Orange tickets be gone? Woolworths appears set to relaunch its rewards program and scrap the “Woolworths Dollars” feature that has confused and frustrated shoppers for the past 10 months.
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Woolworths hopes Qantas deal will pacify customers
Woolworths expands its rewards program in a new deal with Qantas, following customer backlash over its cash back scheme.
A leaked, confidential document sent to Woolworths store managers around the country and seen by Fairfax Media, indicates customers will no longer have to buy hard-to-find, orange-ticketed products to earn “Woolworths Dollars”.
From Wednesday, August 31, customers will be able to earn one point for every $1 spent at Woolworths supermarkets as well as Caltex petrol stations and BWS liquor stores, it says.
There’s more news in the document for Qantas frequent flyer point collectors, who successfully fought for Woolworths to reverse its decision to cut ties with the airline.
Under the yet-to-be-launched scheme, members can convert 2000 points into $10 Woolworths Rewards dollars, which can be traded in for 870 Qantas frequent flyer points.
They can also use $10 Woolworths Rewards dollars to instantly shave $10 off their grocery bill at the checkout.
“We’ve been listening closely to customer feedback about how we can improve Woolworths Rewards,” the confidential “support guide” document reads.
“We’re making significant improvements to the program and with your help, we know we can win the hearts and minds of our loyal customers!”
David Flynn, editor of Australian Business Traveller which broke the story, said the new scheme isn’t all good news.
“Unfortunately, under the new scheme it’ll cost almost twice as much to earn the same number of Qantas Points compared to the long-running program which Woolworths axed in December 2015,” he said.
“You’ll need to spend around $2000 to earn 870 Qantas Points, and you’ll need 16,000 points for a return economy ticket between Sydney and Melbourne. So if you want to spend almost $40,000 on groceries to get a free flight, go right ahead.”
The current Woolworths Rewards program was launched in October 2015. The general response has been lacklustre, with thousands of customers hitting the phones to complain it was too hard to earn Woolworths dollars, which amount to deductions on future shops.
One influential supplier said the cost of the present scheme did not stack up next to the cost of regular promotions, and as a result he did not participate.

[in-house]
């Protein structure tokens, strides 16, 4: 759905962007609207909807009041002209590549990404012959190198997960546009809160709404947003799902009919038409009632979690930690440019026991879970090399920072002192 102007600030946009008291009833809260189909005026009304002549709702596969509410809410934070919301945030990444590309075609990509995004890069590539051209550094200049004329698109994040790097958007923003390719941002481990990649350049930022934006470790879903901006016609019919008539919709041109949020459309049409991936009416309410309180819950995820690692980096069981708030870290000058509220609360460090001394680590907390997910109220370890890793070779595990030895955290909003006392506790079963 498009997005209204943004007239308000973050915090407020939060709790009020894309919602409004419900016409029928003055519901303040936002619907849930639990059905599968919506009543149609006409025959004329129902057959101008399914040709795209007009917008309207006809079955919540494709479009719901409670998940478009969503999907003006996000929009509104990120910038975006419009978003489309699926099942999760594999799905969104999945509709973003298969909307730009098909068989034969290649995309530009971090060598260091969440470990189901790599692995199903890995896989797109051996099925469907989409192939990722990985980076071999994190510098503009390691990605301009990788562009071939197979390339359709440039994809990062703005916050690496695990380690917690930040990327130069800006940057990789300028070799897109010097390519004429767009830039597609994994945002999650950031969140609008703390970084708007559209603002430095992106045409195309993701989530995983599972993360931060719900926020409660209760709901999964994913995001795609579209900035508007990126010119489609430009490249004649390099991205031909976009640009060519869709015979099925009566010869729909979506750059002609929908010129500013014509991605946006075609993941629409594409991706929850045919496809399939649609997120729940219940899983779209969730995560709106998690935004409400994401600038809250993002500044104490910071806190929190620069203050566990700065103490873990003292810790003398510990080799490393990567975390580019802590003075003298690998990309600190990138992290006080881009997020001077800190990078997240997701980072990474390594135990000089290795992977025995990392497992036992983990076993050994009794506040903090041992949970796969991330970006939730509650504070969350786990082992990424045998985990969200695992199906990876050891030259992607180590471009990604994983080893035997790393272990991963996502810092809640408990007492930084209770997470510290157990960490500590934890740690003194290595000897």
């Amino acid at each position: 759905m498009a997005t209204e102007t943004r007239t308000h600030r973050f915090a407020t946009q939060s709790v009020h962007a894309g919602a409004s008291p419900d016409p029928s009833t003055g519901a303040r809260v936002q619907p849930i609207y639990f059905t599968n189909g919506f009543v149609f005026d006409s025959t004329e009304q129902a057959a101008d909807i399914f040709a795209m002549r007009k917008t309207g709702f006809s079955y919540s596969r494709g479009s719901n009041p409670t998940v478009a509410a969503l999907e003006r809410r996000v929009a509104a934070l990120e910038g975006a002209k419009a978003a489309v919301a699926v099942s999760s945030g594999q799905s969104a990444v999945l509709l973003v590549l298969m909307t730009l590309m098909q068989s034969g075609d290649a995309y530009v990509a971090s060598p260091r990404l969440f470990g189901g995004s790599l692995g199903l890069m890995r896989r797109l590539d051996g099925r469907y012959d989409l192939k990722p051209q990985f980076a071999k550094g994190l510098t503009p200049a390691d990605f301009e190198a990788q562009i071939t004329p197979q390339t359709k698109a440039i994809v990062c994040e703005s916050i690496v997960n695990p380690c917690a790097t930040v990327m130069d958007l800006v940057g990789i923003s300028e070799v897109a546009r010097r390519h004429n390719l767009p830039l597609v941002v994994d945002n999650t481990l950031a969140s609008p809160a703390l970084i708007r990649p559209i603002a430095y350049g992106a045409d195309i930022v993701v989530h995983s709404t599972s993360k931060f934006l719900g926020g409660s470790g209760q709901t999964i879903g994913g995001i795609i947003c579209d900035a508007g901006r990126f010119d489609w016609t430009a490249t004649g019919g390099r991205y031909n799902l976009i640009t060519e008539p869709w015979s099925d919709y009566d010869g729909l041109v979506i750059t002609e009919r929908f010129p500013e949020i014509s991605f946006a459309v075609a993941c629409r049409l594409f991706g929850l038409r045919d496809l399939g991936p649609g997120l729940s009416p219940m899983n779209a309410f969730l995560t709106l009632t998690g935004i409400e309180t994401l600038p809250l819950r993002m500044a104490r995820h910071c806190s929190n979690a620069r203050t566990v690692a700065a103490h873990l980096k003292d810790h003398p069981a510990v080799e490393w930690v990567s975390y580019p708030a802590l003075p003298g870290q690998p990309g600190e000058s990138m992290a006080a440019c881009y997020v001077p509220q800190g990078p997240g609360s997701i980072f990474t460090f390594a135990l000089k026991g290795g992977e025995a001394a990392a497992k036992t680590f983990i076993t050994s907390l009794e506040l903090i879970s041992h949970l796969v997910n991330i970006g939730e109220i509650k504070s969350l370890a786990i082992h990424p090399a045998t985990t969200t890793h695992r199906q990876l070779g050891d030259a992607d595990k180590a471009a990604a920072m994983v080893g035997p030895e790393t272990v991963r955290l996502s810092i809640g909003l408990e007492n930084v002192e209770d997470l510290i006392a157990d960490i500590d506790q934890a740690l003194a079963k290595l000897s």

Adam Posner, chief executive of strategic loyalty consultancy Directivity, said Woolworths’ initial decision to remove Qantas frequent flyer points was a “big error”.
“Also, the program was too complicated with different stickers for different specials and orange stickers for the program and products that rewards were being allocated to were far too few and so many members were spending a lot for little or no rewards,” he said.
“The power of social media also knocked them about, as once members felt they were not getting any rewards for their spend, the noise became very loud.”
His latest research found changes in program structures, such as Woolworths’ one, was the second biggest reason for defection after not earning rewards fast enough.
The research shows Coles’ flybuys program retained first place in the top 10 unprompted most mentioned programs as “doing a very good job”, at 36 per cent, increasing its lead over the Woolworths scheme, at 9 per cent.
Qantas Frequent Flyer remained in third place since the first study in 2013.
A survey of 2300 supermarket shoppers by research firm Canstar in June found the average spend per visit was $133.
“This was consistent across each state. Based on a spend of $133, Woolworths’ original Everyday Rewards program would have returned 103 frequent Flyer points. Under the new system, a $133 spend would return 58 Frequent Flyer points,” said Canstar’s Justine Davies.
“It’s hard to say without having seen all the detail yet, but it seems that this will be a more generous and certainly easier-to-understand rewards program for shoppers.”
The leaked document says Woolworths intends to kickstart the new scheme with a series of “double point” offers between the launch date and December, starting with fresh fruit and vegetables, fresh meat and behind-the-counter deli and seafood.
Customers will earn points in Caltex Woolworths service stations, but not at Star Mart and Star Shop, it says.
“This is on top of the 4 cents per litre fuel discount they receive when they spend $30 or more in a supermarket,” the document reads.
“There is no action or negative impact for members – all Woolworths Dollars will be automatically transferred to points on the 31st August 2016.”
A Woolworths spokeswoman wouldn’t confirm or deny the details in the leaked document.
“We won’t comment on speculation but we have said for some time that we would make improvements to the program and include a partnership with Qantas,” she said.
“We look forward to unveiling the details soon.”